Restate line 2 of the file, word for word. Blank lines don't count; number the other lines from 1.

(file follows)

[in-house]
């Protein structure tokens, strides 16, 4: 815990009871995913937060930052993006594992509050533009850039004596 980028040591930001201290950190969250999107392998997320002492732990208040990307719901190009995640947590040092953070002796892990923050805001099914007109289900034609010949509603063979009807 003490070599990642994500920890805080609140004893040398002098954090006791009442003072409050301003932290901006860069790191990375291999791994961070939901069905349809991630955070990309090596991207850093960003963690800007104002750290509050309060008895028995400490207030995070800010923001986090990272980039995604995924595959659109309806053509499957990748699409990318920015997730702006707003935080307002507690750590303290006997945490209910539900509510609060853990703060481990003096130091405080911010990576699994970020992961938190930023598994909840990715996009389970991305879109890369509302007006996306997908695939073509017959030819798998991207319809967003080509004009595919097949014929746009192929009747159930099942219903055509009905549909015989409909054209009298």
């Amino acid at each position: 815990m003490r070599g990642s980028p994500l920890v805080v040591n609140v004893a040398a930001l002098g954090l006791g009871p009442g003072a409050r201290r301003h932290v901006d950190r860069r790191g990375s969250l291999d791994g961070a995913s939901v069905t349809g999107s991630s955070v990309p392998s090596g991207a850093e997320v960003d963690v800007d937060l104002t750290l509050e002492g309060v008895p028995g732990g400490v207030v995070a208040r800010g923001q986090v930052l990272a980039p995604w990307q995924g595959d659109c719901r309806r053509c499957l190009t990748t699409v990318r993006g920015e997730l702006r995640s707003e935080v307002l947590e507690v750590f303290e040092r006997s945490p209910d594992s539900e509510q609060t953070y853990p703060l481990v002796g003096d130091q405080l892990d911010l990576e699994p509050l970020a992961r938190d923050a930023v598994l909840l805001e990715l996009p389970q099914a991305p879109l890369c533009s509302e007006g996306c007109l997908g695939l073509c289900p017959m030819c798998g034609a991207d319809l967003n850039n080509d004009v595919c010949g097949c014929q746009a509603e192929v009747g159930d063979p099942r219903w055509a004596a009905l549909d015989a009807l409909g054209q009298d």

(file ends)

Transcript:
């Protein structure tokens, strides 16, 4: 815990009871995913937060930052993006594992509050533009850039004596 980028040591930001201290950190969250999107392998997320002492732990208040990307719901190009995640947590040092953070002796892990923050805001099914007109289900034609010949509603063979009807 003490070599990642994500920890805080609140004893040398002098954090006791009442003072409050301003932290901006860069790191990375291999791994961070939901069905349809991630955070990309090596991207850093960003963690800007104002750290509050309060008895028995400490207030995070800010923001986090990272980039995604995924595959659109309806053509499957990748699409990318920015997730702006707003935080307002507690750590303290006997945490209910539900509510609060853990703060481990003096130091405080911010990576699994970020992961938190930023598994909840990715996009389970991305879109890369509302007006996306997908695939073509017959030819798998991207319809967003080509004009595919097949014929746009192929009747159930099942219903055509009905549909015989409909054209009298």